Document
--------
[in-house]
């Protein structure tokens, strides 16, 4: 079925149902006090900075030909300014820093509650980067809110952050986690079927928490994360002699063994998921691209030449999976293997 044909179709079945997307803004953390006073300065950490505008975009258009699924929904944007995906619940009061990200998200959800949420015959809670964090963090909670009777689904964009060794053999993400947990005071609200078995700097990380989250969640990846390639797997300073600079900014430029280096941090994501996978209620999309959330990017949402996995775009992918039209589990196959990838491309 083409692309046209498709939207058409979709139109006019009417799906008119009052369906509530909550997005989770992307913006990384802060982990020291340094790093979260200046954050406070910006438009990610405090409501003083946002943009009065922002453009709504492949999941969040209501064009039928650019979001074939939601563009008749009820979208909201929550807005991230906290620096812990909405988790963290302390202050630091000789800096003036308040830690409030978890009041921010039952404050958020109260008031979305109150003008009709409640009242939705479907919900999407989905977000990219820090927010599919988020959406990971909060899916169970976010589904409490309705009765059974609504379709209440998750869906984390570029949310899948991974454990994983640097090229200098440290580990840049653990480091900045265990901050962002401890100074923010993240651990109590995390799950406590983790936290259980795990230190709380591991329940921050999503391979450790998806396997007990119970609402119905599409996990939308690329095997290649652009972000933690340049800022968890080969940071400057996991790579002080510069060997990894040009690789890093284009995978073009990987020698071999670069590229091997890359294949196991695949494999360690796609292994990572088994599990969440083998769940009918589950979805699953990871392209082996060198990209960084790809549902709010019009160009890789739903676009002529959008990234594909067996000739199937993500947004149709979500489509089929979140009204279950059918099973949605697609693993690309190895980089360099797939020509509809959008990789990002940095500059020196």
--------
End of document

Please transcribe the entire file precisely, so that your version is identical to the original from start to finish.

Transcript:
[in-house]
């Protein structure tokens, strides 16, 4: 079925149902006090900075030909300014820093509650980067809110952050986690079927928490994360002699063994998921691209030449999976293997 044909179709079945997307803004953390006073300065950490505008975009258009699924929904944007995906619940009061990200998200959800949420015959809670964090963090909670009777689904964009060794053999993400947990005071609200078995700097990380989250969640990846390639797997300073600079900014430029280096941090994501996978209620999309959330990017949402996995775009992918039209589990196959990838491309 083409692309046209498709939207058409979709139109006019009417799906008119009052369906509530909550997005989770992307913006990384802060982990020291340094790093979260200046954050406070910006438009990610405090409501003083946002943009009065922002453009709504492949999941969040209501064009039928650019979001074939939601563009008749009820979208909201929550807005991230906290620096812990909405988790963290302390202050630091000789800096003036308040830690409030978890009041921010039952404050958020109260008031979305109150003008009709409640009242939705479907919900999407989905977000990219820090927010599919988020959406990971909060899916169970976010589904409490309705009765059974609504379709209440998750869906984390570029949310899948991974454990994983640097090229200098440290580990840049653990480091900045265990901050962002401890100074923010993240651990109590995390799950406590983790936290259980795990230190709380591991329940921050999503391979450790998806396997007990119970609402119905599409996990939308690329095997290649652009972000933690340049800022968890080969940071400057996991790579002080510069060997990894040009690789890093284009995978073009990987020698071999670069590229091997890359294949196991695949494999360690796609292994990572088994599990969440083998769940009918589950979805699953990871392209082996060198990209960084790809549902709010019009160009890789739903676009002529959008990234594909067996000739199937993500947004149709979500489509089929979140009204279950059918099973949605697609693993690309190895980089360099797939020509509809959008990789990002940095500059020196």